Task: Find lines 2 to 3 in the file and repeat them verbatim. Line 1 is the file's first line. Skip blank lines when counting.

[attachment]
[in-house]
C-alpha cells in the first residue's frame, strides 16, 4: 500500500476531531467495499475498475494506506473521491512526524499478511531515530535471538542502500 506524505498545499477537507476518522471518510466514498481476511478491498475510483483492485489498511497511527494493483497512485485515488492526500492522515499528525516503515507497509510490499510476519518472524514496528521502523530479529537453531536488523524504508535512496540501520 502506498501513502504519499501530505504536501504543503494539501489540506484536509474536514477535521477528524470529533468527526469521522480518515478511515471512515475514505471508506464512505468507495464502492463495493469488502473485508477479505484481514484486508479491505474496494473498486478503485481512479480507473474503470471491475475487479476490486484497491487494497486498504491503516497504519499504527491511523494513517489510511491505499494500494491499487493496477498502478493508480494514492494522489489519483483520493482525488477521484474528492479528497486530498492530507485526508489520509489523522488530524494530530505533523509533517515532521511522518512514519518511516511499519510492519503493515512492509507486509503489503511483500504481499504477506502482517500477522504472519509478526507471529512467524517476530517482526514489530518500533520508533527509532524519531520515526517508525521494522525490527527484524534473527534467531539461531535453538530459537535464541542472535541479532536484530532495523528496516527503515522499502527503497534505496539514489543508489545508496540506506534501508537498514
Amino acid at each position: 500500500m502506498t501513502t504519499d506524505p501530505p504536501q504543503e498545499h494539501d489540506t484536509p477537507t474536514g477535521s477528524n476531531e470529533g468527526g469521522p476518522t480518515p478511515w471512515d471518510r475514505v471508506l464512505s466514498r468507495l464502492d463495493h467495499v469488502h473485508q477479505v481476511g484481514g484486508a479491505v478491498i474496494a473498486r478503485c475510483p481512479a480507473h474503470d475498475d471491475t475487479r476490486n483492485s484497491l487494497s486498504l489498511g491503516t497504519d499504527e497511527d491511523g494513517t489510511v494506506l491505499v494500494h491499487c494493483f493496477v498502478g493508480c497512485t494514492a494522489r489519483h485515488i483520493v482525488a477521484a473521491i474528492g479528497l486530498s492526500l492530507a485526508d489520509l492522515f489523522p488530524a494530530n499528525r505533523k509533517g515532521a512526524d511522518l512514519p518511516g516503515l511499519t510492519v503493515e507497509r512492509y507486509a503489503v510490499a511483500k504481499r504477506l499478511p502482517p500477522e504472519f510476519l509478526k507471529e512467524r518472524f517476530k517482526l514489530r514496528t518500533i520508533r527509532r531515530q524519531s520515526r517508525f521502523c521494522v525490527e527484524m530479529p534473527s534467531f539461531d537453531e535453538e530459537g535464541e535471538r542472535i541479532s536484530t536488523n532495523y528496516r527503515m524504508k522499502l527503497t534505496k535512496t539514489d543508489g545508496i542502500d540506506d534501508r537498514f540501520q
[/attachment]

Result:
C-alpha cells in the first residue's frame, strides 16, 4: 500500500476531531467495499475498475494506506473521491512526524499478511531515530535471538542502500 506524505498545499477537507476518522471518510466514498481476511478491498475510483483492485489498511497511527494493483497512485485515488492526500492522515499528525516503515507497509510490499510476519518472524514496528521502523530479529537453531536488523524504508535512496540501520 502506498501513502504519499501530505504536501504543503494539501489540506484536509474536514477535521477528524470529533468527526469521522480518515478511515471512515475514505471508506464512505468507495464502492463495493469488502473485508477479505484481514484486508479491505474496494473498486478503485481512479480507473474503470471491475475487479476490486484497491487494497486498504491503516497504519499504527491511523494513517489510511491505499494500494491499487493496477498502478493508480494514492494522489489519483483520493482525488477521484474528492479528497486530498492530507485526508489520509489523522488530524494530530505533523509533517515532521511522518512514519518511516511499519510492519503493515512492509507486509503489503511483500504481499504477506502482517500477522504472519509478526507471529512467524517476530517482526514489530518500533520508533527509532524519531520515526517508525521494522525490527527484524534473527534467531539461531535453538530459537535464541542472535541479532536484530532495523528496516527503515522499502527503497534505496539514489543508489545508496540506506534501508537498514
Amino acid at each position: 500500500m502506498t501513502t504519499d506524505p501530505p504536501q504543503e498545499h494539501d489540506t484536509p477537507t474536514g477535521s477528524n476531531e470529533g468527526g469521522p476518522t480518515p478511515w471512515d471518510r475514505v471508506l464512505s466514498r468507495l464502492d463495493h467495499v469488502h473485508q477479505v481476511g484481514g484486508a479491505v478491498i474496494a473498486r478503485c475510483p481512479a480507473h474503470d475498475d471491475t475487479r476490486n483492485s484497491l487494497s486498504l489498511g491503516t497504519d499504527e497511527d491511523g494513517t489510511v494506506l491505499v494500494h491499487c494493483f493496477v498502478g493508480c497512485t494514492a494522489r489519483h485515488i483520493v482525488a477521484a473521491i474528492g479528497l486530498s492526500l492530507a485526508d489520509l492522515f489523522p488530524a494530530n499528525r505533523k509533517g515532521a512526524d511522518l512514519p518511516g516503515l511499519t510492519v503493515e507497509r512492509y507486509a503489503v510490499a511483500k504481499r504477506l499478511p502482517p500477522e504472519f510476519l509478526k507471529e512467524r518472524f517476530k517482526l514489530r514496528t518500533i520508533r527509532r531515530q524519531s520515526r517508525f521502523c521494522v525490527e527484524m530479529p534473527s534467531f539461531d537453531e535453538e530459537g535464541e535471538r542472535i541479532s536484530t536488523n532495523y528496516r527503515m524504508k522499502l527503497t534505496k535512496t539514489d543508489g545508496i542502500d540506506d534501508r537498514f540501520q